It's a myth that all portable electrical appliances in a low-risk environment, such as an office, need to have a portable appliance test (PAT) every year. The law simply requires employers to ensure electrical equipment is maintained in order to prevent danger - it doesn't state what needs to be done or how often.

This revised leaflet explains the simple and sensible precautions that need to be taken to prevent danger from portable or movable electrical equipment in low-risk environments such as offices, shops, some parts of hotels and residential care homes.

 

It also provides examples of this sort of equipment to help you to decide what you need to do to maintain portable appliances in your workplace.

Management of Health and Safety at Work

A Guide for Connecting Generation that falls under G59/2

Guidance on the regulatory specifics, so providing a bedrock reference for good practice. The Regulations deal both with over-arching aspects and the more circumstantial matters relating to the human nature of the subject. Accordingly, generally issues such as basic health and safety arrangements and assistance, health surveillance, risk assessment, principles of prevention plus procedures for serious and imminent danger are addressed.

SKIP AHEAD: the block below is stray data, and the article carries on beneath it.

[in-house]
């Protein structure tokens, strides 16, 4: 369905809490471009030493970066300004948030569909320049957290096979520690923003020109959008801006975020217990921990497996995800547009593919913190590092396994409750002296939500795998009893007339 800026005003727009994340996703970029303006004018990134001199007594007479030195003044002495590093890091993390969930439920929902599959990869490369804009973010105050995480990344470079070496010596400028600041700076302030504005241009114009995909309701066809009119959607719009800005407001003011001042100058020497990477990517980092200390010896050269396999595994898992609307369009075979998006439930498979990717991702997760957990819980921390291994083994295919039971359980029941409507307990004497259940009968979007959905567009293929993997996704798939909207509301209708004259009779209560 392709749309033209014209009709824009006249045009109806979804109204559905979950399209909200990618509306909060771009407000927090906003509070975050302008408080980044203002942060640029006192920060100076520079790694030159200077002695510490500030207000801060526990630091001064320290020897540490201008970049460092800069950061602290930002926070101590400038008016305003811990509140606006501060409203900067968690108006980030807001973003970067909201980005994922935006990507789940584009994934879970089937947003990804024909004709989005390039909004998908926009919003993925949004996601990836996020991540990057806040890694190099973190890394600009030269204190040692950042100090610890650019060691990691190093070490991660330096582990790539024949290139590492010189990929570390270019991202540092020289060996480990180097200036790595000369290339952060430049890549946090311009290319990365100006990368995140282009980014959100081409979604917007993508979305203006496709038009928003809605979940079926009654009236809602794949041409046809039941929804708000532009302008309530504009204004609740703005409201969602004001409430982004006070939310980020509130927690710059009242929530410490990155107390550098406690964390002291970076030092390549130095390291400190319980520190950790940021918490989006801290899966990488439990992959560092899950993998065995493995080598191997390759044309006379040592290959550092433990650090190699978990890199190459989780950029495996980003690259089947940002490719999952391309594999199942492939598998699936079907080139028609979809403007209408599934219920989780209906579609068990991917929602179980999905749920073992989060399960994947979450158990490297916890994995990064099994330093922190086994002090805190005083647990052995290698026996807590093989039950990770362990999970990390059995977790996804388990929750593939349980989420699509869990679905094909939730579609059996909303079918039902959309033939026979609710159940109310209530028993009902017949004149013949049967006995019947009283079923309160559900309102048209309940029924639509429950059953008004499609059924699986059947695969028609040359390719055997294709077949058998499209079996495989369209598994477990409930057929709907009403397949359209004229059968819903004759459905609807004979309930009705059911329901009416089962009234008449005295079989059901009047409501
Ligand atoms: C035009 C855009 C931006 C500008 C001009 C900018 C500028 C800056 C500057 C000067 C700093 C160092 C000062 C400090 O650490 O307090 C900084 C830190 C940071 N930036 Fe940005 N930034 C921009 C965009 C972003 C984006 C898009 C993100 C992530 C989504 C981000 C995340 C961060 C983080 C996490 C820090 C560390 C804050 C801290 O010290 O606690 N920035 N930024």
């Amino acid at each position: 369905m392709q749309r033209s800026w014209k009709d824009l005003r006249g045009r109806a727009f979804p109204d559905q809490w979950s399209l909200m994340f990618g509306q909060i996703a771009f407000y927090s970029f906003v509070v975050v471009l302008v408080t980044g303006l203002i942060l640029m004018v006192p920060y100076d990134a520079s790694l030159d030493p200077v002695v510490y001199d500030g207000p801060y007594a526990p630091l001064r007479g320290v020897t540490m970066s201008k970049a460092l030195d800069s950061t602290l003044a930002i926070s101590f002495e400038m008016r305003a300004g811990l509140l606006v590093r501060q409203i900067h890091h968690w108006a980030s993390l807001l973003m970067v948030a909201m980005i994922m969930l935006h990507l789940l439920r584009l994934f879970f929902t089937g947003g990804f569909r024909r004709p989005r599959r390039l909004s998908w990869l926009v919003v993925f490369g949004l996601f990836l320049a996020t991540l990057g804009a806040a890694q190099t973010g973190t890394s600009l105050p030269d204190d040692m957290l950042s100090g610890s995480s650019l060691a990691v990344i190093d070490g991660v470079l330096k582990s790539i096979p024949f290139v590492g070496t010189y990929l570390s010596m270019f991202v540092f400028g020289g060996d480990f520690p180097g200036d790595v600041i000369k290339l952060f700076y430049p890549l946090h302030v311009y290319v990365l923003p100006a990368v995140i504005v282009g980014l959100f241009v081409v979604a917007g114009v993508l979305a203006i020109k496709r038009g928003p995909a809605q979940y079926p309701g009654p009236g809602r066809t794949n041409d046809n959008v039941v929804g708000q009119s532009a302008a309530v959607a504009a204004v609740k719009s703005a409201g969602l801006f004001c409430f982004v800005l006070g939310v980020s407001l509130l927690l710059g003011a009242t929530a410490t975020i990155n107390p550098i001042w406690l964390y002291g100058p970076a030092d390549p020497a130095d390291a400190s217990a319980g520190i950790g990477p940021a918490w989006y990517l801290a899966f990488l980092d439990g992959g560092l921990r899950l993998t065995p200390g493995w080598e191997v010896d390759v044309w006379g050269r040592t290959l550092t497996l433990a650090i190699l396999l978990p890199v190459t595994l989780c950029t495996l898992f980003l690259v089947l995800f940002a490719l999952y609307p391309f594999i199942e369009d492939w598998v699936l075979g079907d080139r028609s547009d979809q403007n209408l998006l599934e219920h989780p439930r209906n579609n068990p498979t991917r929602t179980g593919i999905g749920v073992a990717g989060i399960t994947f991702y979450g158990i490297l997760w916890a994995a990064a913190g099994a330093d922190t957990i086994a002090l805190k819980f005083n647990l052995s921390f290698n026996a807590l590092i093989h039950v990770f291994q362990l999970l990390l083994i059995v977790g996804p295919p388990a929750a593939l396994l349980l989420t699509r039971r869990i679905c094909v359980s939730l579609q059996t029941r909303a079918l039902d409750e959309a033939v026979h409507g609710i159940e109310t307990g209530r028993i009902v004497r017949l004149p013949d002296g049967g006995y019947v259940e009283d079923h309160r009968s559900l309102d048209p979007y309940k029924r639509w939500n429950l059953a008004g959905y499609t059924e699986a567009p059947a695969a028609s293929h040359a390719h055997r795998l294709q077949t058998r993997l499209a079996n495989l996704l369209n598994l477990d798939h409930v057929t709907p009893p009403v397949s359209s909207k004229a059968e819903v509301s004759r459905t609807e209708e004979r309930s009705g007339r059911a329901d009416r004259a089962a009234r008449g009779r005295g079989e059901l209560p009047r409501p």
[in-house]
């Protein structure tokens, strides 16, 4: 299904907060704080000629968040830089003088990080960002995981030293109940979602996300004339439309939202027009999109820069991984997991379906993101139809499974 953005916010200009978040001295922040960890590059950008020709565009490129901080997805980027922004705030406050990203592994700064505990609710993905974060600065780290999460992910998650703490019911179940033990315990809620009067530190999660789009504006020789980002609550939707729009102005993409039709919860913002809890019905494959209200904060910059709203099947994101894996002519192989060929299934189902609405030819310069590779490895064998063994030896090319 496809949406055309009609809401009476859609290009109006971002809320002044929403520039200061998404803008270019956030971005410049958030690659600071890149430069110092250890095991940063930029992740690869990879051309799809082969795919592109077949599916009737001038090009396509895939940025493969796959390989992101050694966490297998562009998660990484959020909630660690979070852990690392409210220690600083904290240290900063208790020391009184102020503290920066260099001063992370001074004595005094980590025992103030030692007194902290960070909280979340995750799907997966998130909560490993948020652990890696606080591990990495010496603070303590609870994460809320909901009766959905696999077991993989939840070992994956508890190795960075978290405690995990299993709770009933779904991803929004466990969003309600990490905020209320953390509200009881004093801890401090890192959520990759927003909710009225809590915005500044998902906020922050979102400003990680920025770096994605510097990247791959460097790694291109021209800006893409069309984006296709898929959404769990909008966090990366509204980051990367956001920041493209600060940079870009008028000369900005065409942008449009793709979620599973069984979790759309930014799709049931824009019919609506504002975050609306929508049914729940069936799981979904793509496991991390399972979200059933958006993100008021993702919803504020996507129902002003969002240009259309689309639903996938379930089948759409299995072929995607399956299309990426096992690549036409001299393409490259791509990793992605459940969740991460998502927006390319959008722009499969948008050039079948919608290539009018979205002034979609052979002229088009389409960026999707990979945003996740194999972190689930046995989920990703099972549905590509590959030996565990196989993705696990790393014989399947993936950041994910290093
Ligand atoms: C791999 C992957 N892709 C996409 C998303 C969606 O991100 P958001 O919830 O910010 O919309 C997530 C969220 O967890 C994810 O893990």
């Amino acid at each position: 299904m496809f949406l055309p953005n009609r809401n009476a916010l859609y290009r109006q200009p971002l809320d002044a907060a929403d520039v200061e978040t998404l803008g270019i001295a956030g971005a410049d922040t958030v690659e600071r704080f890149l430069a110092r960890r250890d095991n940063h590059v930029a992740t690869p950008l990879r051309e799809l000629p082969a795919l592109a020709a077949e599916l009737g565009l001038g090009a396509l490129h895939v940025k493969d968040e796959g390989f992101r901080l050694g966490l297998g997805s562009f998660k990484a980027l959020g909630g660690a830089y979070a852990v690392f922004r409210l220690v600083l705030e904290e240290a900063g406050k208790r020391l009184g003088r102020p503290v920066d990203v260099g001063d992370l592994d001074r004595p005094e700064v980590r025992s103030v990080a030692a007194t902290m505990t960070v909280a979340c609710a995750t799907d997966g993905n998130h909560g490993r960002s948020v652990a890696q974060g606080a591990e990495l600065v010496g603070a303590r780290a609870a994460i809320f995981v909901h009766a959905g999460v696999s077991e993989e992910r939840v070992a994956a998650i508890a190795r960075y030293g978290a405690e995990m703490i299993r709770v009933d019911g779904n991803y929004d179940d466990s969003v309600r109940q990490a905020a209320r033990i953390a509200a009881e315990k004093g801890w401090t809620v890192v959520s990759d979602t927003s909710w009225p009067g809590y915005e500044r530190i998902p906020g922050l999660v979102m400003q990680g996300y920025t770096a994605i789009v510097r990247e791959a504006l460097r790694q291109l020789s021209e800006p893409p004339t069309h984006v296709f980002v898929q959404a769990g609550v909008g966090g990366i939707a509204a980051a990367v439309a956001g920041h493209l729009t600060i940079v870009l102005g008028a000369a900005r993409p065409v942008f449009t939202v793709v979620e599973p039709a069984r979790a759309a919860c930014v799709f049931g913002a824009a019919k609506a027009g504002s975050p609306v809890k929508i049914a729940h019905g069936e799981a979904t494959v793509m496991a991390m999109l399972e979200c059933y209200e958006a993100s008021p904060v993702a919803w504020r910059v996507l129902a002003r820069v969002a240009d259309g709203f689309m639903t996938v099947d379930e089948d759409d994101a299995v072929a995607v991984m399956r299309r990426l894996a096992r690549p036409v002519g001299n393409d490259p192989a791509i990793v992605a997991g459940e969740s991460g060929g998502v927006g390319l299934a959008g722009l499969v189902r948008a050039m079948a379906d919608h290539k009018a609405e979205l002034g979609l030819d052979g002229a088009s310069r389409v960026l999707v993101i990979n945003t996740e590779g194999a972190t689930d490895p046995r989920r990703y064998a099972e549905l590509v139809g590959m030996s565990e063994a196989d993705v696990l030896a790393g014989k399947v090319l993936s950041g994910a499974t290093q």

Thus details relating to temporary workers, those in host employers’ or self employed persons’ undertakings, expectant mothers and young persons are encompassed, as are those of employee duties and training requirements. Colour-coded to enable easy distinction between texts pertaining to the Regulations, the Approved Code and additional guidance.

This Guide is intended to help you, as a developer of any form of Distributed Generation, to connect your generating plant to one of the UK’s electricity distribution networks. The types of generation that most frequently connect to the distribution networks include:
renewable energy schemes; waste to energy schemes; and
on-site generation and Combined Heat and Power (CHP) schemes. VERSION 3.3 

A Guide for Connecting Generation that falls under G83/1

Stage 1